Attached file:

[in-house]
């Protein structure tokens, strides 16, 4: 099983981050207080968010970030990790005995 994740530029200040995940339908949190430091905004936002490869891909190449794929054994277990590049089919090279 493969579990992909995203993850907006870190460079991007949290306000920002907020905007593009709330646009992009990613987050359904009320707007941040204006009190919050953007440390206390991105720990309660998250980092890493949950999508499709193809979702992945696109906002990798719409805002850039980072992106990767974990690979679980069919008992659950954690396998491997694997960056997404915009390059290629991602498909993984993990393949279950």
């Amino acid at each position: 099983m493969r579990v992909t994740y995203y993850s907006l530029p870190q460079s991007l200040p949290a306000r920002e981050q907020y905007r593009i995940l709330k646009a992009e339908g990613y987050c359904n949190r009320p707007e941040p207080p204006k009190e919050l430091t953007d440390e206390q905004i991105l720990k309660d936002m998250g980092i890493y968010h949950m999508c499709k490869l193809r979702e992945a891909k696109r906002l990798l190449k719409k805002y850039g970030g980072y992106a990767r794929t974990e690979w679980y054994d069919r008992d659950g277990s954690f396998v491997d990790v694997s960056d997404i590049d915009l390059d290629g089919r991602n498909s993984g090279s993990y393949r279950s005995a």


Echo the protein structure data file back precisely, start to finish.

[in-house]
């Protein structure tokens, strides 16, 4: 099983981050207080968010970030990790005995 994740530029200040995940339908949190430091905004936002490869891909190449794929054994277990590049089919090279 493969579990992909995203993850907006870190460079991007949290306000920002907020905007593009709330646009992009990613987050359904009320707007941040204006009190919050953007440390206390991105720990309660998250980092890493949950999508499709193809979702992945696109906002990798719409805002850039980072992106990767974990690979679980069919008992659950954690396998491997694997960056997404915009390059290629991602498909993984993990393949279950």
């Amino acid at each position: 099983m493969r579990v992909t994740y995203y993850s907006l530029p870190q460079s991007l200040p949290a306000r920002e981050q907020y905007r593009i995940l709330k646009a992009e339908g990613y987050c359904n949190r009320p707007e941040p207080p204006k009190e919050l430091t953007d440390e206390q905004i991105l720990k309660d936002m998250g980092i890493y968010h949950m999508c499709k490869l193809r979702e992945a891909k696109r906002l990798l190449k719409k805002y850039g970030g980072y992106a990767r794929t974990e690979w679980y054994d069919r008992d659950g277990s954690f396998v491997d990790v694997s960056d997404i590049d915009l390059d290629g089919r991602n498909s993984g090279s993990y393949r279950s005995a």